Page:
Get Parkour app and find out “what is parkour”, get familiar with some of the parkour movements and discover more about the philosophy of parkour! Watch videos of parkour practitioners performing seemingly difficult or impossible body maneuvers at great speed!
- In parkour people run on foot, move quadrupedally, jump, climb, and use other methods of catching yourself, grabbing hold of things, and hanging from things, rolling and balancing!
- Discover how to perform some basic parkour movements, such as: landing, balance, cat crawl, underbar, lache, swing, pop vault, wall hop, wallpass, wallrun, dash bomb, cat leap, cat grab and much more!
- Learn how to flow with the currents of life in a more harmonious and beneficial manner so that your very daily activities themselves become an extension of your training and practice!
Parkour (abbreviated PK) is a physical discipline which focuses on efficient movement around obstacles. Developed in France by David Belle, the main purpose of the discipline is to teach participants how to move through their environment by vaulting, rolling, running, climbing, and jumping. Parkour practitioners are known as ‘traceurs’.
Parkour's modern history began in the 1920s, though similar movements can be found in the Eastern martial arts ninjutsu and qing gong. Georges Hébert began teaching the fundamental movements related to parkour during this time period, and eventually the training became the standard for the French military. David and Raymond Belle would expand on Hébert's work, and David would eventually find the Yamakasi group, the first group dedicated to parkour.
Along with The Bourne Ultimatum, Casino Royale is credited with starting a new wave of parkour-inspired stunts in Western film and television. Parkour is featured prominently in the film Breaking and Entering, in which two of the characters employ parkour techniques to burgle an office in Kings Cross, London. Parkour is featured in the film Prince of Persia: The Sands of Time. David Belle was hired as parkour choreographer for the film and appears in the DVD and Blu-ray featurettes. Aamir Khan learned parkour techniques for his role in the 2011 movie Dhoom 3.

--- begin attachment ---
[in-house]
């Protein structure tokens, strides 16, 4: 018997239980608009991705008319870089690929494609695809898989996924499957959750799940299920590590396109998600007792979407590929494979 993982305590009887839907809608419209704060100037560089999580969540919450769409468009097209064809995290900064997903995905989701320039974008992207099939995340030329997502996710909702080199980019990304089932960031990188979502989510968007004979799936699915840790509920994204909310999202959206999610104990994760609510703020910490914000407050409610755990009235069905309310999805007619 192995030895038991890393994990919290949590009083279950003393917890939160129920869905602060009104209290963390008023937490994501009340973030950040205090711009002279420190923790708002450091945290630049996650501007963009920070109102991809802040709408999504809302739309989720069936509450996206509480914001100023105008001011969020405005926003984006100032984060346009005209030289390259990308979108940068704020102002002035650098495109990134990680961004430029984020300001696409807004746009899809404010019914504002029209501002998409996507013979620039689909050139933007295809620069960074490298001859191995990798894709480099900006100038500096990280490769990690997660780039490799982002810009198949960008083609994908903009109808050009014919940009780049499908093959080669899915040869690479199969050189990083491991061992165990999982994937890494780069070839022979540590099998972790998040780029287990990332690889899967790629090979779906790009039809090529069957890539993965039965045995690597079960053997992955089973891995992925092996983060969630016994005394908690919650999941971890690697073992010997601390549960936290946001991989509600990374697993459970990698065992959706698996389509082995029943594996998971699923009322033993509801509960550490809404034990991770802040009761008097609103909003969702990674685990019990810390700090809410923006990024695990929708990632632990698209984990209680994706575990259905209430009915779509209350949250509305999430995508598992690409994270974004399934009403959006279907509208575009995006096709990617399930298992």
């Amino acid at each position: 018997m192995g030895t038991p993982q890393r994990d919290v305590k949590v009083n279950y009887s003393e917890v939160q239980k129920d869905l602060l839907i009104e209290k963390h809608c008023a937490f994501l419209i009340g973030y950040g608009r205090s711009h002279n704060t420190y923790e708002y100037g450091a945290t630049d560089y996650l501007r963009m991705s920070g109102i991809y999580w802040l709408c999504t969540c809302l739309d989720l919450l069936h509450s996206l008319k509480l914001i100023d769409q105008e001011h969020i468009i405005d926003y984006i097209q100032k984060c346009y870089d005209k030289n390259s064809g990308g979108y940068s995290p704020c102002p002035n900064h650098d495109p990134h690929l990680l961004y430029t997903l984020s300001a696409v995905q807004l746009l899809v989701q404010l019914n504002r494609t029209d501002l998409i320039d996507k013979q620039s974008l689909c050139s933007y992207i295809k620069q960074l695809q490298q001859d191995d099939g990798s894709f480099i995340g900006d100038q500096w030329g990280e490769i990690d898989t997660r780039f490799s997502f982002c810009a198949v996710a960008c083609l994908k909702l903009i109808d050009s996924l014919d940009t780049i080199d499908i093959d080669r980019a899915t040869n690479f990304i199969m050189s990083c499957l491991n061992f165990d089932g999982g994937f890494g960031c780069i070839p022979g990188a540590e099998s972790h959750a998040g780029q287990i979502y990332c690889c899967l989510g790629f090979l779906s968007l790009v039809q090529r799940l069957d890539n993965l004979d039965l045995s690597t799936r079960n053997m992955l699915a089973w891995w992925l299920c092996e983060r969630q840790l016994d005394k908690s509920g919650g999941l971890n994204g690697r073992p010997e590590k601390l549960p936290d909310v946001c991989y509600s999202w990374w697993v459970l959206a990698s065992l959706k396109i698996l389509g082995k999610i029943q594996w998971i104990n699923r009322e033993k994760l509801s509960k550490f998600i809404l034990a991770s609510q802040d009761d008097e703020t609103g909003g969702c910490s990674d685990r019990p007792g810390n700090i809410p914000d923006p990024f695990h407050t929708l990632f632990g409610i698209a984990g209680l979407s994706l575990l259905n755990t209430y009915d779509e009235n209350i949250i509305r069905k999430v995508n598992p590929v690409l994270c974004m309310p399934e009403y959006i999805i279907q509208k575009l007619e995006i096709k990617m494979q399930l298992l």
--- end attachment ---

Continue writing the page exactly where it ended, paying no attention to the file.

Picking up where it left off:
Jump London is a documentary which explains some of the background to parkour and culminated with Sébastien Foucan, Johann Vigroux, and Jérôme Ben Aoues demonstrating their parkour skills. Jump London was followed by Jump Britain, which featured Foucan and Ben Aoeus. My Playground, a documentary film by Kaspar Astrup Schröder, explores the way parkour and free running are changing the perception of urban space and how the spaces and buildings they are moving on are changing them. The Australian TV program 60 Minutes broadcast a segment about parkour on September 16, 2007, which featured Foucan and Stephane Vigroux.
The webcomic Schlock Mercenary makes frequent reference to ‘Parkata Urbatsu’ which is said to have grown ‘out of the ancient disciplines of parkour, urbobatics, and youtubing. It is a martial art that focuses on both pursuit and escape in developed environments, with an eye towards the aesthetic.’
A number of video games include parkour as major gameplay elements.
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